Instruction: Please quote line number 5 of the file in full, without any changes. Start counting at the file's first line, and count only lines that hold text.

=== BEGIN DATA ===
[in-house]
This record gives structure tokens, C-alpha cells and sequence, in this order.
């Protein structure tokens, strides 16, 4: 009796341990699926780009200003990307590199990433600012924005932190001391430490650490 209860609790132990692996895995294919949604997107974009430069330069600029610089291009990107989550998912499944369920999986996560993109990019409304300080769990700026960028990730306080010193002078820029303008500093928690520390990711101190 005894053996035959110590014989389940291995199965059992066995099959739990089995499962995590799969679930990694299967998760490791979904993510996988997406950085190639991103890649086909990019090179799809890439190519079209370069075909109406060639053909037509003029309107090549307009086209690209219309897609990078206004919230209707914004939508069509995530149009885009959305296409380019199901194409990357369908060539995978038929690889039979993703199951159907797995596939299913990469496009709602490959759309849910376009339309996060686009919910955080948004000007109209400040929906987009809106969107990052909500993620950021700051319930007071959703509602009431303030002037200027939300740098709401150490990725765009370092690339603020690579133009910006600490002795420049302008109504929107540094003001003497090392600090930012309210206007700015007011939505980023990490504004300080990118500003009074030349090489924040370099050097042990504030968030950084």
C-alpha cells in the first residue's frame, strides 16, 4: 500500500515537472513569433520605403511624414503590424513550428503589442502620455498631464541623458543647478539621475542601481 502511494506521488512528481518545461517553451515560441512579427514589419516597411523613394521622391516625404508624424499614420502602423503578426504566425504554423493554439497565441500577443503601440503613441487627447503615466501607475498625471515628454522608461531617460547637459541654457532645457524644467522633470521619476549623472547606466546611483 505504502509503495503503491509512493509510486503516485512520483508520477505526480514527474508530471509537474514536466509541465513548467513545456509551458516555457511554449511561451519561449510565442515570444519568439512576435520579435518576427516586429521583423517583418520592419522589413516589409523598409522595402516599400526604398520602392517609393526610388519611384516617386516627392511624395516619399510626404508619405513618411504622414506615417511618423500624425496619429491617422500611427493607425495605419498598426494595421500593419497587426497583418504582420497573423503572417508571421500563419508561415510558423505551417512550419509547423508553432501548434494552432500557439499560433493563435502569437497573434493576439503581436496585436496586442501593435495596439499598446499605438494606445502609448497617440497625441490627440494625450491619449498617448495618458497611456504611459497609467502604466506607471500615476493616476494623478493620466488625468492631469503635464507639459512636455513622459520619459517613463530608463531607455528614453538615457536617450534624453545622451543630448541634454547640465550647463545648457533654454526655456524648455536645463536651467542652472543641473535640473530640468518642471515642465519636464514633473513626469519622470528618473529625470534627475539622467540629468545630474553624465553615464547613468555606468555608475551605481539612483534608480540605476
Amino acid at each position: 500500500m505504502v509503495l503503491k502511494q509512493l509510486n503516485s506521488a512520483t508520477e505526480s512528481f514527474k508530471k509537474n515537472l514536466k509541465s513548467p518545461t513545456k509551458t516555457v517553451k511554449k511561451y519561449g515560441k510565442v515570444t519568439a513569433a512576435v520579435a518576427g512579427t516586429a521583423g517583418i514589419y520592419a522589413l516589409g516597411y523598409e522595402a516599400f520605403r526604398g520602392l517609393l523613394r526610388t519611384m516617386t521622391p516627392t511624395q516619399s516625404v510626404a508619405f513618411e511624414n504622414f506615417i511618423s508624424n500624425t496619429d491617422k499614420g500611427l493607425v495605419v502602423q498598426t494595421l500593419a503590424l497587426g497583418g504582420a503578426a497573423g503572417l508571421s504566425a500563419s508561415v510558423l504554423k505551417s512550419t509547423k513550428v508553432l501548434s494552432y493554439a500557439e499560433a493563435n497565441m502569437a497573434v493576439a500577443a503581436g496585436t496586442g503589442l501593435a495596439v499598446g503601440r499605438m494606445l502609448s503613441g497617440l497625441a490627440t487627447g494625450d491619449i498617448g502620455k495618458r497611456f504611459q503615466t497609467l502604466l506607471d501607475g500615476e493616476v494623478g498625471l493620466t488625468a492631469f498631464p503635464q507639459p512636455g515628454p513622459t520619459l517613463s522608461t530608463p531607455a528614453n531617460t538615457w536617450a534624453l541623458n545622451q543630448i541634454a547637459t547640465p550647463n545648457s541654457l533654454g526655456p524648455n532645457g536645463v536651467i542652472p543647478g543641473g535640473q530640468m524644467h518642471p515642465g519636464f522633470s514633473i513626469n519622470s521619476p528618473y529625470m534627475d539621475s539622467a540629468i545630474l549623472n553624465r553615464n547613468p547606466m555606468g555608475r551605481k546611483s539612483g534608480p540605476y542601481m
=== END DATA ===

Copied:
Amino acid at each position: 500500500m505504502v509503495l503503491k502511494q509512493l509510486n503516485s506521488a512520483t508520477e505526480s512528481f514527474k508530471k509537474n515537472l514536466k509541465s513548467p518545461t513545456k509551458t516555457v517553451k511554449k511561451y519561449g515560441k510565442v515570444t519568439a513569433a512576435v520579435a518576427g512579427t516586429a521583423g517583418i514589419y520592419a522589413l516589409g516597411y523598409e522595402a516599400f520605403r526604398g520602392l517609393l523613394r526610388t519611384m516617386t521622391p516627392t511624395q516619399s516625404v510626404a508619405f513618411e511624414n504622414f506615417i511618423s508624424n500624425t496619429d491617422k499614420g500611427l493607425v495605419v502602423q498598426t494595421l500593419a503590424l497587426g497583418g504582420a503578426a497573423g503572417l508571421s504566425a500563419s508561415v510558423l504554423k505551417s512550419t509547423k513550428v508553432l501548434s494552432y493554439a500557439e499560433a493563435n497565441m502569437a497573434v493576439a500577443a503581436g496585436t496586442g503589442l501593435a495596439v499598446g503601440r499605438m494606445l502609448s503613441g497617440l497625441a490627440t487627447g494625450d491619449i498617448g502620455k495618458r497611456f504611459q503615466t497609467l502604466l506607471d501607475g500615476e493616476v494623478g498625471l493620466t488625468a492631469f498631464p503635464q507639459p512636455g515628454p513622459t520619459l517613463s522608461t530608463p531607455a528614453n531617460t538615457w536617450a534624453l541623458n545622451q543630448i541634454a547637459t547640465p550647463n545648457s541654457l533654454g526655456p524648455n532645457g536645463v536651467i542652472p543647478g543641473g535640473q530640468m524644467h518642471p515642465g519636464f522633470s514633473i513626469n519622470s521619476p528618473y529625470m534627475d539621475s539622467a540629468i545630474l549623472n553624465r553615464n547613468p547606466m555606468g555608475r551605481k546611483s539612483g534608480p540605476y542601481m